Through the use of silicon rubber ball 30, sufficient pressure is applied to mold compound 28 to force it into the runners, and completely fill the mold and runner cavities by transfer pressure of the plunger, but provide for the use of a lesser amount of mold compound equivalent to the volume of piston 23 that has entered the runner.
In the event pressure normally applied to a plunger is not sufficient due to the use of the spring or rubber ball, then additional packing pressure can be applied through the use of appropriate transfer pressure on the plunger. Through the use of the movable piston in conjunction with a spring or compressible silicon rubber ball, the movable piston will reduce the mold compound cull when the piston is moved downward into the mold compound.
|Cited Patent||Filing date||Publication date||Applicant||Title|
|US2351582 *||Aug 29, 1941||Jun 20, 1944||Shaw Insulator Company||Transfer molding press|
|US3836303 *||Dec 14, 1972||Sep 17, 1974||Gen Motors Corp||Method of and apparatus for the manufacture of mouldings|
|US4723899 *||Nov 12, 1985||Feb 9, 1988||Michio Osada||Molding apparatus for enclosing semiconductor chips with resin|
|US4915607 *||Oct 6, 1988||Apr 10, 1990||Texas Instruments Incorporated||Lead frame assembly for an integrated circuit molding system|
|JPH0250813A *||Title not available|
|JPS6088437A *||Title not available|
|SU588127A1 *||Title not available|
|Citing Patent||Filing date||Publication date||Applicant||Title|
|US5690885 *||Sep 5, 1995||Nov 25, 1997||Fierkens; Richard H. J.||Method for forming encapsulated semicondcutor chips|
|US5753164 *||Aug 30, 1995||May 19, 1998||The Budd Company||Automated thermoset molding method|
|US5902613 *||Dec 29, 1997||May 11, 1999||The Budd Company||Automated thermoset molding apparatus|
|US6103150 *||Mar 11, 1998||Aug 15, 2000||The Budd Company||Molding overflow feedback method|
|US6106274 *||Mar 11, 1998||Aug 22, 2000||The Budd Company||Molding apparatus with charge overflow|
|US6264454||Mar 11, 1998||Jul 24, 2001||The Budd Company||Wrapped SMC charge method and apparatus|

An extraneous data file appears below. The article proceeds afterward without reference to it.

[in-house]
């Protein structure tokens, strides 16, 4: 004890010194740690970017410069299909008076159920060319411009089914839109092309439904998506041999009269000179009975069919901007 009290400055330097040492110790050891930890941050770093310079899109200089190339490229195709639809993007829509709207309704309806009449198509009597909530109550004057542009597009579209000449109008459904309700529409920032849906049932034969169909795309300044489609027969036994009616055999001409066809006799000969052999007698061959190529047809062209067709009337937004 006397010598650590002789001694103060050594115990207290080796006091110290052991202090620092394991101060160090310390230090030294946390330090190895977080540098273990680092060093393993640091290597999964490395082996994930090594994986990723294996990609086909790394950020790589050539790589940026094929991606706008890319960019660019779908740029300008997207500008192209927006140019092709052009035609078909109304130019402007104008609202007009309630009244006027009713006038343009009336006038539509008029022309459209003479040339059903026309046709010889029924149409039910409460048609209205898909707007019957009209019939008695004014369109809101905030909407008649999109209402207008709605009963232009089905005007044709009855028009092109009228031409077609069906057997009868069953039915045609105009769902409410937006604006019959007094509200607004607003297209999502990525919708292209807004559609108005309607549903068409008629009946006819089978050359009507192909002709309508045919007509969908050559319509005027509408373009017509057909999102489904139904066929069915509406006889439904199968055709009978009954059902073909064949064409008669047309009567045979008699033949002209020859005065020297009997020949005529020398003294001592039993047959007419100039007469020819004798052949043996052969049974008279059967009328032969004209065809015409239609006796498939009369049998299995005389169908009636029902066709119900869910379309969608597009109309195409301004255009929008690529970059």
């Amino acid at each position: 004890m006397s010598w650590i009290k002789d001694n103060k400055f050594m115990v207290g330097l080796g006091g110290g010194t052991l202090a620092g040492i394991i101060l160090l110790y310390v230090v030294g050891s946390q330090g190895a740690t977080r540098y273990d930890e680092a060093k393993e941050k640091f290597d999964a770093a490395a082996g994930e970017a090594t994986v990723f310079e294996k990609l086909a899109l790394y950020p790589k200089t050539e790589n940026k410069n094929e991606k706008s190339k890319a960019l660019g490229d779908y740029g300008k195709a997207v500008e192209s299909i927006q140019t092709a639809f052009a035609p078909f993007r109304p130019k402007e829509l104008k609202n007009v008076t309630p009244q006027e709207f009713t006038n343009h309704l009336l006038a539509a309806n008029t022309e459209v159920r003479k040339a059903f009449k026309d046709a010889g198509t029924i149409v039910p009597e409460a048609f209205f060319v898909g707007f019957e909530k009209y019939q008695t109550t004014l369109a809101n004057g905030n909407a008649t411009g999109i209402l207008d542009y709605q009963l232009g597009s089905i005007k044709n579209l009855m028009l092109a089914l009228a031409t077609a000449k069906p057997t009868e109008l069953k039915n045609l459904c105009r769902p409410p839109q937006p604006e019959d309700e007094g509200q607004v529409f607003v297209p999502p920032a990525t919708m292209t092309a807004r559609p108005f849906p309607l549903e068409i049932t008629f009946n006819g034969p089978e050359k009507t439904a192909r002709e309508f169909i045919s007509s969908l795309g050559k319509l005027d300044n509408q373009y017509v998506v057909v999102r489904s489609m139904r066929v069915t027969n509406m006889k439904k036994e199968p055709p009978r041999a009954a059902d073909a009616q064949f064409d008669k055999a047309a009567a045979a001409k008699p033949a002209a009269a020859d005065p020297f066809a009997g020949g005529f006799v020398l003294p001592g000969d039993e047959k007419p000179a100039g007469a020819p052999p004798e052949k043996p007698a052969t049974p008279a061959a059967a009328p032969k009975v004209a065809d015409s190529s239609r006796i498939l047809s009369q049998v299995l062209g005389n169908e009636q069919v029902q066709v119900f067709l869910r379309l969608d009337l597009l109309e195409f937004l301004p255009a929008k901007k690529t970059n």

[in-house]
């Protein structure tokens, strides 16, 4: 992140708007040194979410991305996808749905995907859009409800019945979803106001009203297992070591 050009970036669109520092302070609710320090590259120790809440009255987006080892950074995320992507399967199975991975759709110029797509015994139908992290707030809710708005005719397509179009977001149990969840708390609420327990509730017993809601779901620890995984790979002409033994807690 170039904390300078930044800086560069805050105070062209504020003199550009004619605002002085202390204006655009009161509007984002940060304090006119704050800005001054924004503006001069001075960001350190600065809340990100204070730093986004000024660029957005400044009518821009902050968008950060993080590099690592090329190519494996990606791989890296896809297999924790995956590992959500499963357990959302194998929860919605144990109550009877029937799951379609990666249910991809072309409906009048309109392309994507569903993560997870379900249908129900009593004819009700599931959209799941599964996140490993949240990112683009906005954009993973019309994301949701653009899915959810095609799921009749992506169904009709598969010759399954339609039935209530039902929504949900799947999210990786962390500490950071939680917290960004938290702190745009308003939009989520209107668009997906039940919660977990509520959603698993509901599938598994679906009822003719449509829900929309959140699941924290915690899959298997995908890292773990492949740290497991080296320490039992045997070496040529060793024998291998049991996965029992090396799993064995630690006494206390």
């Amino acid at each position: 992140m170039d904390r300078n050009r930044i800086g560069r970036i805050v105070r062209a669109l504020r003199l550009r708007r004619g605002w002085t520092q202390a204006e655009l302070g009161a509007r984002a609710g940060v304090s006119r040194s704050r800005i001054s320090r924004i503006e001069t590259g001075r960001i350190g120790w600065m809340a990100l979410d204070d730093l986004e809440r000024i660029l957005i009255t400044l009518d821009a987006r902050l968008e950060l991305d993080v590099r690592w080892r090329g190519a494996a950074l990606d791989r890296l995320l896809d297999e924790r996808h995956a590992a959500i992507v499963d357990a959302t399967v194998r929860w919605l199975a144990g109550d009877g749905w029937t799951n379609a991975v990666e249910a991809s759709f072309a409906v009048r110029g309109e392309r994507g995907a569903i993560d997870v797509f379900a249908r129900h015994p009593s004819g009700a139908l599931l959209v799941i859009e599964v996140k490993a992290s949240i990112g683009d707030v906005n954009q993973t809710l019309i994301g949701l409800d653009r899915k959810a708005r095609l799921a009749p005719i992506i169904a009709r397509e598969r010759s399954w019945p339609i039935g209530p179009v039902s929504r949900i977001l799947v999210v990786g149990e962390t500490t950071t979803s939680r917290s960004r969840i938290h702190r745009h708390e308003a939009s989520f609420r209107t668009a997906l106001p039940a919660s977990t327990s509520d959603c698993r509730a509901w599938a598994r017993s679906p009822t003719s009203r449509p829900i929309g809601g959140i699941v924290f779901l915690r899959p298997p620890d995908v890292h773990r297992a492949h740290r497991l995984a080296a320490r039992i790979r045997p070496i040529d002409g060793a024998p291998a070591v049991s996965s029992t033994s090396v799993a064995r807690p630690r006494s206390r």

|US7299544 *||Jun 24, 2004||Nov 27, 2007||Hynix Semiconductor Inc.||Apparatus for separating cull of semiconductor package molding system|
|US7927087||Feb 7, 2005||Apr 19, 2011||Asm Technology Singapore Pte Ltd||Method and apparatus for molding with reduced cull formation|
|US8011917||May 9, 2007||Sep 6, 2011||Asm Technology Singapore Pte Ltd||Compression molding of an electronic device|
|US9022773 *||Dec 29, 2011||May 5, 2015||Stmicroelectronics, Inc.||Compensating mold plunger for integrated circuit manufacture|
|US20050125996 *||Jun 24, 2004||Jun 16, 2005||Lee Su G.||Apparatus for separating cull of semiconductor package molding system|
|US20060043640 *||Aug 24, 2004||Mar 2, 2006||Texas Instruments Incorporated||Method and system for multi-stage injection in a transfer molding system|
|US20060175734 *||Feb 7, 2005||Aug 10, 2006||Xiang Chen||Method and apparatus for molding with reduced cull formation|
|US20080277829 *||May 9, 2007||Nov 13, 2008||Hao Ji Yuan||Compression molding of an electronic device|
|US20130168898 *||Dec 29, 2011||Jul 4, 2013||Stmicroelectronics Asia Pacific Pte Ltd.||Compensating mold plunger for integrated circuit manufacture|
|U.S. Classification||264/328.4, 425/588, 425/544, 425/DIG.228, 264/328.19|
|International Classification||B29C45/02, B29C45/58|
|Cooperative Classification||Y10S425/228, B29C45/586, B29C45/02|
|Sep 29, 1994||AS||Assignment|
Owner name: TEXAS INSTRUMENTS INCORPORATED, TEXAS
Free format text: ASSIGNMENT OF ASSIGNORS INTEREST;ASSIGNORS:CHOU, C.H.;WANG, T.H.;CHEN, C.S.;AND OTHERS;REEL/FRAME:007182/0449;SIGNING DATES FROM 19940923 TO 19940926
|Oct 1, 1999||FPAY||Fee payment|
Year of fee payment: 4
|Dec 17, 2003||REMI||Maintenance fee reminder mailed|
|May 28, 2004||LAPS||Lapse for failure to pay maintenance fees|
|Jul 27, 2004||FP||Expired due to failure to pay maintenance fee|
Effective date: 20040528